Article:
The plan might he made to work somewhat in this way:— A proprietor possessing lands capable of improvement might be authorised to lay a report before the Board of Works, as is done under the present Land Improvement Act, setting forth the value of the lands, the nature and cost of the proposed improvements, and the probable profit. The Board should be required to investigate the facts, and if they should report that the improvements were feasible, and the statements as to value, &c., correct, the proprietor might then he authorised to apply for a loan to the amount of (say) a third of the existing value. Say the lands were reported to be worth 15,000l., the proprietor might be authorised to apply for a loan of 5,000l. His application should specify the particulars of the proposed outlay, and the number and amount of the instalments in which the money would be required, and these particulars should be vouched by the Board of Works, upon whose certificate an issue of land debentures to the amount of the first instalment should be made from a distinct office to the proprietor. The application of the proprietor, and his acceptance, together with the certificate of issue of debentures, should form a lien on the land, and should be made to give power to the Government to sell it summarily in case of the interest not being punctually paid. The issue of debentures for subsequent instalments should only he made upen the Board of Works' certificate of the actual expenditure of the former issue in the manner proposed. The debentures should be for sums varying from 20l. to 100l., and should hear a certain daily interest like Exchequer-bills, and this interest should be 1 per cent lower than the interest to be paid by the borrowing proprietor. Thus, if the latter was charged by the Government 4½ per cent per annum, the debentures issued to him should bear an interest to be commuted per diem, at the rate of 3½ per cent per annum. The difference would pay the cost of management, and would leave a surplus to be applied to the creation of a redemption fund, which should be used, from time to time, to pay off the loans upon lands in the order of the priority of their hypothecation. The Bank of Ireland should he authorised to issue notes upon the basis of land debentures, as the Bank of England now docs upon the basis of Government securities. The working of the plan would then be in tills way:—the borrower would take his deben- tures into the stock-market and sell them; they would sometimes fall into the hands of small capitalists, and be held as a convenient interest, paying security; sometimes they would be bought by the bank, and, if necessary, made the basis of an issue of notes. In falling into the hands of small capitalists, they would produce the desirable effect of tapping hoards of available money now lying useless in stockings, the thatch of houses, or, what is nearly as bad, savings banks. He trusted Her Majesty's Government would not offer any opposition to a plan by which the surplus labour of the country would be provided for, and 500,000 labourers provided with farms of ten acres in extent. The annual value of the produce of these lands would be raised from 751,000l. a year to 22,520,000l. The magnitude of the evils under which Ireland was suffering demanded comprehensive remedies, and he trusted that the enlightened recommendations of the noble Lords the Members for King's Lynn and Falkirk would encourage his hon. Friend to enter on the right path. The hon. Member concluded by moving for leave to bring in a Bill to facilitate the reclamation of waste lands in Ireland.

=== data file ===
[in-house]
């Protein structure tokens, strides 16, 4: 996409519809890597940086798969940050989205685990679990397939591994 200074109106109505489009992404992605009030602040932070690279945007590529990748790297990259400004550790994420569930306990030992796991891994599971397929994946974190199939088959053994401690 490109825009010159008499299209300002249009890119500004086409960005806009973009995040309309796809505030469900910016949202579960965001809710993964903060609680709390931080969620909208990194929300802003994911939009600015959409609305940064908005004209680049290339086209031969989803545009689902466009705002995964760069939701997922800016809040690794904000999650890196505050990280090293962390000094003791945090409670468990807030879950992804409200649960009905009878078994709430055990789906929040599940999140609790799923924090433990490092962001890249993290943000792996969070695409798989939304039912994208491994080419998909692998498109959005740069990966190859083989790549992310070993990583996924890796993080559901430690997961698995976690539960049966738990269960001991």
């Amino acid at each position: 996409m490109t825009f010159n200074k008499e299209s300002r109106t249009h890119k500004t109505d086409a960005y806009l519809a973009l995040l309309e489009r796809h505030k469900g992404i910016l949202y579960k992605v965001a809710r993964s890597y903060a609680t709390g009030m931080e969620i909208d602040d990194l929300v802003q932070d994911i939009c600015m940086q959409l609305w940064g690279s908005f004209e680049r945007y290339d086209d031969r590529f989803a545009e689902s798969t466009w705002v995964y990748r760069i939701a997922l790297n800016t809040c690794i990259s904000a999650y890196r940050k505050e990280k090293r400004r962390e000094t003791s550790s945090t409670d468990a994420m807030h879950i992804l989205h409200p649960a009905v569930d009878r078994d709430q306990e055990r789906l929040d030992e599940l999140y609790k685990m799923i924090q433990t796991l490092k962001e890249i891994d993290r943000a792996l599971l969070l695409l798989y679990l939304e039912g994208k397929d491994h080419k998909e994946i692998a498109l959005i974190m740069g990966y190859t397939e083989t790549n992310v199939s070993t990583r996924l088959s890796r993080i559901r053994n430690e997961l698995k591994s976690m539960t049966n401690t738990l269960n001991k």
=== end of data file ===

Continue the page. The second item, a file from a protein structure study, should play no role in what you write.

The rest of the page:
in rising to second the Motion for leave to bring in the Bill, expressed his regret at the little attention which the House had accorded to the exposition which the hon. Member had made of the benefits derivable from a measure having for its purpose the reclamation of waste lands in Ireland. He had taken the deepest interest in this question during the last twelve years. He had become convinced so early as 1835, when a Member of the Board of Works, that to ensure occupation and subsistence to the Irish peasantry, they would inevitably have to compel the reclamation of the lands now lying useless and uncultivated, while a fine population was idle, and therefore was starving; and in 1846, on the failure of the potato crop, he had again brought a proposal under the notice of the House very similar in its main provisions to the Bill which the hon. Member now sought to introduce. It had been said that the poor-law, now introduced into Ireland, would accomplish the object of providing employment for the ablebodied poor. But the mode in which the poor-law was administered in Ireland was not according to the principle adopted in England even. The poor-law here from the earliest times required that the poor who could not find work, should be "set to work." In England, however, almost all the ablebodied could find work; whereas in Ireland it was notoriously difficult for the ablebodied to obtain any employment. The relief given there was in the shape of food, not in in return for labour, but gratuitous relief, which tended to nourish idle habits. Last year the stones broken, which were of no use and encumbered the country, were valued, at the cost price, at a million of money. Other measures had been devised for the employment of the ablebodied poor—the million and a half loan under the Land Improvement Act, the Landlord and Tenant Bill, the Encumbered Estates Bill; but these were all inadequate, or were too slow in their operation, and of too cumbrous and complicated a character, to give prompt productive employment to the poor. Then, what was there but ruin to Ireland if something were not done? Nothing but some strong interference on the part of Government could provide a remedy. He had presented a petition from the ratepayers of the Ballina union, in the county of Mayo, which depicted a frightful state of distress, whilst large quantities of waste lands lay around. The petitioners stated that more and more land was every day left untilled, from the poverty and ruin of the holders; that the increasing rates were adding to the number of ruined farmers; and that there were vast tracts of waste but reclaimable land within the union upon which the labour of the poor, now unemployed and idle, might be made to produce enough for their own support, and by this means the progress of ruin might be stopped, whilst the cost would be amply repaid by the produce. It was admitted that throughout the west and south of Ireland there was general distress, a redundant population, yet an abundance of waste land offering ample means of employing that population. Emigration had been put forward as the true remedy. Promote emigration," said Mr. Sidney Hall, "from Galway town into the neighbouring wastes of Connemara—the hundreds of thousands of barren acres of the 'wild west,' which (to the eternal shame of their owners be it spoken) never yet sustained life in aught but the hare and grouse; but which, while they would largely repay cultivation, are sufficient to grow food for the whole unprovided population of your country—a country which some people, unthinkingly arraigning the wisdom of Providence, describe as over-populated, with its millions of acres waste. Ireland was, in fact, the very last country that could spare her people. So far from being over-peopled, if the land was properly improved, drained, and reclaimed, Ireland would not have population enough to carry out cultivation to its full extent. The Report of the Poor Inquiry Commission of 1836 had recommended the policy of a measure for enforcing the improvement of that country by the reclamation of the waste lands. Lord Devon's Commission had recommended the same thing. In spite of these repeated recommendations, however, the matter had slept, and nothing was done to give effect to one of the greatest means of improving Ireland. It had been made a question whether the bogs, swamps, and morasses of Ireland were really reclaimable with profit. He would ask Gentlemen to consider the attempts that had been successfully made to reclaim such land in England and Ireland with the most profitable result. No one could travel over Chat-moss towards harvest time without seeing what was once a bog, now growing magnificent crops of corn, and paying as high a rent as the best lands. The cost of reclaiming such land in Lancashire was, on the average, 10l. an acre, and it proved a most productive and profitable investment of capital; land being made worth 20s. and 30s. an acre which had been previously of no value at all. Mr. W. France had reclaimed about 1,000 acres on Rawcliffe-moss, near Garstang, very much in a similar state to what the Irish mosses were: about twelve years ago he began improving his moss, and, having expended 9,000l., the outlay now paid 10l. per cent; and it should be remembered that the average rate of wages in Ireland was not half that in Lancashire. Under these circumstances, the omitting to employ the numbers of idle and starving ablebodied men in Ireland in reclaiming the Vast bogs immediately under their eyes, and surrounding the very workhouses where they were maintained in idleness, was criminal madness; it was acting contrary to the designs of Providence not to avail ourselves of those resources which were placed in our hands. Nor were there wanting numerous examples of the reclamation of the waste lands and bogs in Ireland, from a few acres to several hundred, with success and profit. Mr. Cecil Wray, a magistrate in the county of Donegal, had reclaimed very large tracts of moor, and was repaid by the second year's crop. Mr. Reade, of the county of Gal-way, had reclaimed 500 acres, worth about. 2s 6d. per acre. The very first crop paid all his expenses, leaving the land worth 20s. per acre. These and many other instances of successful experiments were stated before Lord Devon's Commission. In some cases tenants had reclaimed; but not unfrequently, when they did so, their rents were, as a consequence, raised. Tenants, therefore, could not be expected to drain bogs, as they knew and found, in a number of instances, that if they undertook to do so, and rendered the land more valuable, in two, or three, or four years, the agent stepped in and put on an additional rent. It was a singular and striking fact, that the greatest amount of waste land lay in those localities where there was the greatest number of able-bodied poor. Those particular counties, from Donegal to the north of Ireland, where the greatest extent of waste lands was found, were at this moment occupied by an idle population, in a state of destitution for want of employment. How was the object to be attained of setting them to work on the land, which was so capable of producing the food necessary to maintain them? Private enterprise could not do it—private enterprise had not drained the cultivated land. Landlords, burdened and embarrassed as they were, could not be expected to undertake the reclamation of lands for the great mass of the people. Had we not, therefore, arrived at a dead-lock? Private capital would not flow into Ireland for want of security, arising from general distress and discontent; and that general distress and discontent could only be removed by employment, which nobody could give. Here then was a vicious circle—here was a crisis which could be met only by the active interference of the Government. His object in the Bill of 1846 was two fold—namely, to give temporary employment to the ablebodied out of work, and to locate a body of proprietary tenants on the land so reclaimed. After bestowing upon this subject a good deal of attention, his present impression was that it would be most desirable to carry the principle of the proposed Bill into practical operation by means of the machinery which the poor-law supplied; for example, the guardians under the poor-law might be authorised to send all able-bodied paupers to the officers of the Board of Works, who should employ them in the reclamation of waste lands. If the paupers now maintained in idleness were employed in under takings of that class, the country could not fail to derive from their labours a return of the full amount, at least, of the sum expended. One of the earliest objects now proposed, would be to make immediate progress in the great work of arterial drainage: that having been once accomplished, the labour of reclaiming acre by acre might proceed from year to year, and be carried on perhaps by the unassisted labour of those who might be located in the farms which would be cut out of the waste. Captain Kennedy, one of the highest authorities connected with the improvement of land in Ireland, stated, that if the work of reclaiming waste lands in Ireland were judiciously carried on in the manner now proposed, there might at least be 500,000 men removed from the present overcrowded labour-markets of the country. He calculated, no doubt, that it would raise the produce of 3,000,000 or 4,000,000 of acres of land to 6l. an acre, which now yield only 4s. on the average per annum. The compilers of the digest of the Devon Commission asserted as the result of a calculation carefully made on a close investigation of the evidence taken by that Commission— That nearly 200,000 families, comprising 1,000,000 of souls, might be permanently and happily provided for upon lots of eight acres of good, and twelve of inferior, waste land (farms, that is, of twenty acres the average each); and, if properly selected from the now redundant small farmers or cottiers, this would enable their holdings to be consolidated up to eight acres, thus providing a comfortable maintenance for 134,000 more families, comprising 750,000 more souls. By this at least 500,000 labourers will be abstracted from the now overcrowded labour market and land market; and the evidence leads to the conclusion that this can be done not only without loss, but with a very large permanent gain—raising the produce of the 3,755,000 acres of waste land, now not averaging 4s. per acre, to a value of at least 6l. per acre—that is, creating a new produce of the annual value of at least 22,000,000l. The first three or four years' crops will return the cost requisite to bring about this change. Mr. Kennedy showed that this process would not cost one-eighth of the expense of providing the same amount of relief by draining and subsoiling the cultivated lands, while the effect would be temporary, not permanent. He showed, too, that to produce the same amount of relief by emigration, would cost twice as much, the effect being far less valuable, if practicable. "Reclamation of waste land, moreover, could be carried on," he said, "at all seasons of the year, no crops being in the way." His estimate was—"For the cost of emigration, 20,000,000l.; drainage and subsoiling, 80,000,000l.; waste land reclamation, 10,000,000l," an equal effect in relieving the overcrowded labour-market being produced by the latter comparatively small expenditure. And he proved by abundant evidence that a farm of eight acres of average land, well cultivated, would keep a family in comfort, paying a fair rent. Blacker had proved the same by practical experiment, even during three years of famine. His ten-acre farmers were holding their ground and their stock, notwithstanding the two years' scarcity. It was to be remembered that Captain Kennedy was not only secretary to the Devon Commission, but that he was a practical improver of great skill and experience, who had been extensively employed in improving the estates of Sir Charles Style, and other proprietors in the north of Ireland. Unless the Legislature of this country undertook some large operation of this kind for securing productive employment to the ablebodied paupers, he believed they never would be able to solve the tremendous problem which the condition of Ireland presented. He would conclude by quoting the opinion of Mr. Delmine, a magistrate of the county Wicklow, who at a public meeting declared that the monster grievance there consisted in the relation subsisting between landlord and tenant—that there were 4,000,000 of acres of land in the country now waste and neglected, which, if cultivated, would give a return for the capital expended of from 8 to 20 per cent—and that within the last six months more money had been expended in useless public works than would have sufficed to pay the charge of bringing a very large proportion of those lands into cultivation. In many counties of Ireland the people were starving, though the land was not more than half tilled; mortgages were being foreclosed—famine was prevalent in every part of the country—property was plundered in open day—and the whole island was one great lazar-house, in which no trade flourished but that of the coffin-maker. Those were the statements made by a well-informed and dispassionate magistrate of Ireland. There was in that country a mass of destitution which Parliament must meet. The people must be employed, and they ought to be employed upon productive improvements; the waste lands offered the means of doing so without loss or injury to any one; and it was for the Government to take the matter into their own hands, or a heavy responsibility would rest upon them, if through want of exertion on their part, the country should drift onward, as he feared it was rapidly doing, to irretrievable ruin.